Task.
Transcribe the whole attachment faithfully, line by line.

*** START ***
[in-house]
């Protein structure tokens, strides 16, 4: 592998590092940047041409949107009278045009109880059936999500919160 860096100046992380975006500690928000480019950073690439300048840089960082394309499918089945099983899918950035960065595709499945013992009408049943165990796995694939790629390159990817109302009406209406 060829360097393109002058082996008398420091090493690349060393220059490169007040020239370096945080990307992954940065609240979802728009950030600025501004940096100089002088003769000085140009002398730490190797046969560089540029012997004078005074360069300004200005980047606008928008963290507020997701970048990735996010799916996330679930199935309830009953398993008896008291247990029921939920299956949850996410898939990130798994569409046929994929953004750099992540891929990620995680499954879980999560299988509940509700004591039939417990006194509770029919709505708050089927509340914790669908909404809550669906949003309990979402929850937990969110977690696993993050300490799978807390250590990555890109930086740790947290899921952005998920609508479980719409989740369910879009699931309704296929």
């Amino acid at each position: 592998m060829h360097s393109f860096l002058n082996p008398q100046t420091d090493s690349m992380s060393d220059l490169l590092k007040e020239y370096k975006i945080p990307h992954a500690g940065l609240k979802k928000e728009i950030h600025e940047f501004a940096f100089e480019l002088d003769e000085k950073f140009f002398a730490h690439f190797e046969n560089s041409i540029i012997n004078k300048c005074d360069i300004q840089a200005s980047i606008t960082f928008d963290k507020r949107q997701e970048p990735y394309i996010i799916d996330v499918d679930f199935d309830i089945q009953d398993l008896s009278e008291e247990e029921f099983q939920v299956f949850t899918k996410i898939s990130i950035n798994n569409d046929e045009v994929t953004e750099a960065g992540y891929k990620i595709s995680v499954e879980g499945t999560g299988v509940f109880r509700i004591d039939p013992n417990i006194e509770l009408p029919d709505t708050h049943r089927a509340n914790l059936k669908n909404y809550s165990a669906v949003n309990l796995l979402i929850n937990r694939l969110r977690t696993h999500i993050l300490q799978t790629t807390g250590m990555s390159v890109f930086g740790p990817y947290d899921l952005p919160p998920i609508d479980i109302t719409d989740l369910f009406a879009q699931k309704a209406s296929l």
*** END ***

[in-house]
């Protein structure tokens, strides 16, 4: 592998590092940047041409949107009278045009109880059936999500919160 860096100046992380975006500690928000480019950073690439300048840089960082394309499918089945099983899918950035960065595709499945013992009408049943165990796995694939790629390159990817109302009406209406 060829360097393109002058082996008398420091090493690349060393220059490169007040020239370096945080990307992954940065609240979802728009950030600025501004940096100089002088003769000085140009002398730490190797046969560089540029012997004078005074360069300004200005980047606008928008963290507020997701970048990735996010799916996330679930199935309830009953398993008896008291247990029921939920299956949850996410898939990130798994569409046929994929953004750099992540891929990620995680499954879980999560299988509940509700004591039939417990006194509770029919709505708050089927509340914790669908909404809550669906949003309990979402929850937990969110977690696993993050300490799978807390250590990555890109930086740790947290899921952005998920609508479980719409989740369910879009699931309704296929």
């Amino acid at each position: 592998m060829h360097s393109f860096l002058n082996p008398q100046t420091d090493s690349m992380s060393d220059l490169l590092k007040e020239y370096k975006i945080p990307h992954a500690g940065l609240k979802k928000e728009i950030h600025e940047f501004a940096f100089e480019l002088d003769e000085k950073f140009f002398a730490h690439f190797e046969n560089s041409i540029i012997n004078k300048c005074d360069i300004q840089a200005s980047i606008t960082f928008d963290k507020r949107q997701e970048p990735y394309i996010i799916d996330v499918d679930f199935d309830i089945q009953d398993l008896s009278e008291e247990e029921f099983q939920v299956f949850t899918k996410i898939s990130i950035n798994n569409d046929e045009v994929t953004e750099a960065g992540y891929k990620i595709s995680v499954e879980g499945t999560g299988v509940f109880r509700i004591d039939p013992n417990i006194e509770l009408p029919d709505t708050h049943r089927a509340n914790l059936k669908n909404y809550s165990a669906v949003n309990l796995l979402i929850n937990r694939l969110r977690t696993h999500i993050l300490q799978t790629t807390g250590m990555s390159v890109f930086g740790p990817y947290d899921l952005p919160p998920i609508d479980i109302t719409d989740l369910f009406a879009q699931k309704a209406s296929l």